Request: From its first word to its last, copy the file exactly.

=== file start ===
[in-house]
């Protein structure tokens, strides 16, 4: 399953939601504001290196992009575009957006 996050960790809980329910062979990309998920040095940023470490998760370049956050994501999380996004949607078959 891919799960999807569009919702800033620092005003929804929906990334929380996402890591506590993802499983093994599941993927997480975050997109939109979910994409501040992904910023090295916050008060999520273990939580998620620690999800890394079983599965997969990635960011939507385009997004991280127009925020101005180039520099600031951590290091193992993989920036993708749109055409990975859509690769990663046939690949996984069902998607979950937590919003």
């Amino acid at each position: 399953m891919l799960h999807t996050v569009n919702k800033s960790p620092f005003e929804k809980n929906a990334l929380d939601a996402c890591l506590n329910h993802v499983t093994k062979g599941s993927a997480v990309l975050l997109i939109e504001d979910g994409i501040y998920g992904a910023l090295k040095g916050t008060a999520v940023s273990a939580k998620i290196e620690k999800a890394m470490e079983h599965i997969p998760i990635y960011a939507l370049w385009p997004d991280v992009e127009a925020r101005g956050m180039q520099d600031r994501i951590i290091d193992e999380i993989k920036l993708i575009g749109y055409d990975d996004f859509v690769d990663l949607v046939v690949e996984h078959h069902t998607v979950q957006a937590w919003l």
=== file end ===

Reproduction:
[in-house]
């Protein structure tokens, strides 16, 4: 399953939601504001290196992009575009957006 996050960790809980329910062979990309998920040095940023470490998760370049956050994501999380996004949607078959 891919799960999807569009919702800033620092005003929804929906990334929380996402890591506590993802499983093994599941993927997480975050997109939109979910994409501040992904910023090295916050008060999520273990939580998620620690999800890394079983599965997969990635960011939507385009997004991280127009925020101005180039520099600031951590290091193992993989920036993708749109055409990975859509690769990663046939690949996984069902998607979950937590919003």
């Amino acid at each position: 399953m891919l799960h999807t996050v569009n919702k800033s960790p620092f005003e929804k809980n929906a990334l929380d939601a996402c890591l506590n329910h993802v499983t093994k062979g599941s993927a997480v990309l975050l997109i939109e504001d979910g994409i501040y998920g992904a910023l090295k040095g916050t008060a999520v940023s273990a939580k998620i290196e620690k999800a890394m470490e079983h599965i997969p998760i990635y960011a939507l370049w385009p997004d991280v992009e127009a925020r101005g956050m180039q520099d600031r994501i951590i290091d193992e999380i993989k920036l993708i575009g749109y055409d990975d996004f859509v690769d990663l949607v046939v690949e996984h078959h069902t998607v979950q957006a937590w919003l």